Roman used to tell Mike stories that he would "break branches off of trees that looked like hockey sticks and play with them." Mike lets dad tell the tales, but he never actually believed they were totally truthful.
"I think it's kind of farfetched," he said with a smile and a laugh. "He said he used to skate when he was younger, but I have seen him skate."
"I played hockey, but never on a big team," Roman countered. "We had a group and we played in town, but I love hockey. I skate even today."
Amazingly, Roman is only 5-foot-7. When he was Mike's age, he weighed 150 pounds. Kathy was also only 5-7. These are not the genes from which you would expect to find a strapping young hockey player.
"I had big uncles on my mom's side that were 6-4 or 6-5," Mike Komisarek said. "My dad is a short, little, stocky guy."
"He had a good appetite and he was always moving," Roman explained. "We had a big backyard and every time he came home from school we were playing until the sun went down. I was at the shop for 12 hours and then I had to come home and play with him, and he was never tired. He was that kind of kid."
Big or small, Mike Komisarek would never have made it this far if he didn't possess Roman's same will, work ethic and heart.
"I came to this country with nothing and I tried to accomplish as much as I could through hard work," Roman said. "I worked 12 hours a day for so many years and Michael would see that. He worked hard. He would study. He didn't play too much with the kids on the street. He was a hard-working kid and he always had a strong head on his shoulders. He always listened."
That he's an All-Star almost defies logic, considering Komisarek has only 11 goals and 40 assists in 321 NHL games. He has just 1 goal and 3 assists in 26 games this season.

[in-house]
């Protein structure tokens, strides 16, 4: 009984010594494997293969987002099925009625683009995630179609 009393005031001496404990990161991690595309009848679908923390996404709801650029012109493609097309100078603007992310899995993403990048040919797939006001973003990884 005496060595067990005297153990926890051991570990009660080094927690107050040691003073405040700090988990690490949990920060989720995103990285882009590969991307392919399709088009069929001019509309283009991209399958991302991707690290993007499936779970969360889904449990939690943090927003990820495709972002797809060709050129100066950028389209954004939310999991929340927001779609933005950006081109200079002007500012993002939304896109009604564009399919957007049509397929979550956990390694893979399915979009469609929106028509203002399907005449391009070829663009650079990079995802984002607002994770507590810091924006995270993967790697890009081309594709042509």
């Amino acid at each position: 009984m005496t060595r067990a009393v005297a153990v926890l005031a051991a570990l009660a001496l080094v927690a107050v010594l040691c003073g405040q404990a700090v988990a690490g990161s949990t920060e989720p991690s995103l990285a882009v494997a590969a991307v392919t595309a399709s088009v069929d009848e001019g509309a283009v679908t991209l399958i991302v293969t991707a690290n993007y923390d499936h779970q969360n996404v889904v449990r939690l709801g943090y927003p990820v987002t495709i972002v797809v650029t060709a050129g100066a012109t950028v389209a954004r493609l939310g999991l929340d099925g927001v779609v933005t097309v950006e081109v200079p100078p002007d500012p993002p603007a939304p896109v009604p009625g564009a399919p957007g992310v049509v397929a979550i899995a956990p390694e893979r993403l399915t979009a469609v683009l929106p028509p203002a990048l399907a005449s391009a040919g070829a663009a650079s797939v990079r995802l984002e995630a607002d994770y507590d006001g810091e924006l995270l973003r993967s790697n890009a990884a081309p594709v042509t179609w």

If a broadcaster uses the word "boom" when talking about Komisarek, it's usually because of a hit he laid, not a shot he took. If Komisarek winds up on the ice, it's usually because he's sprawling out his 76-inch body to stop a shot before it gets close to Montreal goalies Carey Price
or Jaroslav Halak.
Komisarek led the NHL in blocked shots last season with 227. He was second with 266 hits. Even though he missed 16 games with a bum shoulder, he has already blocked 91 shots this season. He's been credited with the 82 hits.
"My team needs me to block shots, play physical and keep the puck out of the net," Komisarek said. "That's the way I contribute. Some guys do other things, but that's my role, my job and something I enjoy doing. It's not a glamorous thing, but it's effective."
It's just not the style that usually turns someone into an All-Star, but Komisarek's more than 1.3 million fan votes suggest otherwise.
Mom would be proud. Mike Komisarek knows that she is.
"My wife was a very sensitive lady and I know for sure she would cry from happiness to see what he has accomplished in his life," Roman said. "She was a big, big, big hockey fan and she put a big effort into getting him to where he is now."
Contact Dan Rosen at firstname.lastname@example.org
Author: Dan Rosen | NHL.com Staff Writer